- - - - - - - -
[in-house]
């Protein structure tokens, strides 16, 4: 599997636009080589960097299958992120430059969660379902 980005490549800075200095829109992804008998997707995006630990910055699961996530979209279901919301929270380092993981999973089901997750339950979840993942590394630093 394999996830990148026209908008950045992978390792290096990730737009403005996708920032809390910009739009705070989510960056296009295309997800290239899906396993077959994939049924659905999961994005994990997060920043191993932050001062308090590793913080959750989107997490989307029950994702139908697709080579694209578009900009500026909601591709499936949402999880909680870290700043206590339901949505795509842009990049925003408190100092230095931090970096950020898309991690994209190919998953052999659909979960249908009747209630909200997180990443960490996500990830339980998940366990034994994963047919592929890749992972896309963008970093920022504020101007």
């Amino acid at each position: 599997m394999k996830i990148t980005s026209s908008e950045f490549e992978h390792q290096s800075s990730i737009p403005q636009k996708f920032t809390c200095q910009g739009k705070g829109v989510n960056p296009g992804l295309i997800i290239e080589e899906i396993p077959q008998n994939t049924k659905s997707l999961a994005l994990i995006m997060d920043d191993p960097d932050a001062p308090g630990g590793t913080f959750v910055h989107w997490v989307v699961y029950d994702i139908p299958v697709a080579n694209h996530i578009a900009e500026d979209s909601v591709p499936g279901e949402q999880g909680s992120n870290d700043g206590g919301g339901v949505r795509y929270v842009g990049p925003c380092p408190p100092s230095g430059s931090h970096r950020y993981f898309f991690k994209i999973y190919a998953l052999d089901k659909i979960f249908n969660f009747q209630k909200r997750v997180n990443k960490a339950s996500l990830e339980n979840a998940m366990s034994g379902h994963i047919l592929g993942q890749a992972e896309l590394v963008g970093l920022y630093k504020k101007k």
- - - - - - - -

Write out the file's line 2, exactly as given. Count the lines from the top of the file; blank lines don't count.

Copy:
């Protein structure tokens, strides 16, 4: 599997636009080589960097299958992120430059969660379902 980005490549800075200095829109992804008998997707995006630990910055699961996530979209279901919301929270380092993981999973089901997750339950979840993942590394630093 394999996830990148026209908008950045992978390792290096990730737009403005996708920032809390910009739009705070989510960056296009295309997800290239899906396993077959994939049924659905999961994005994990997060920043191993932050001062308090590793913080959750989107997490989307029950994702139908697709080579694209578009900009500026909601591709499936949402999880909680870290700043206590339901949505795509842009990049925003408190100092230095931090970096950020898309991690994209190919998953052999659909979960249908009747209630909200997180990443960490996500990830339980998940366990034994994963047919592929890749992972896309963008970093920022504020101007």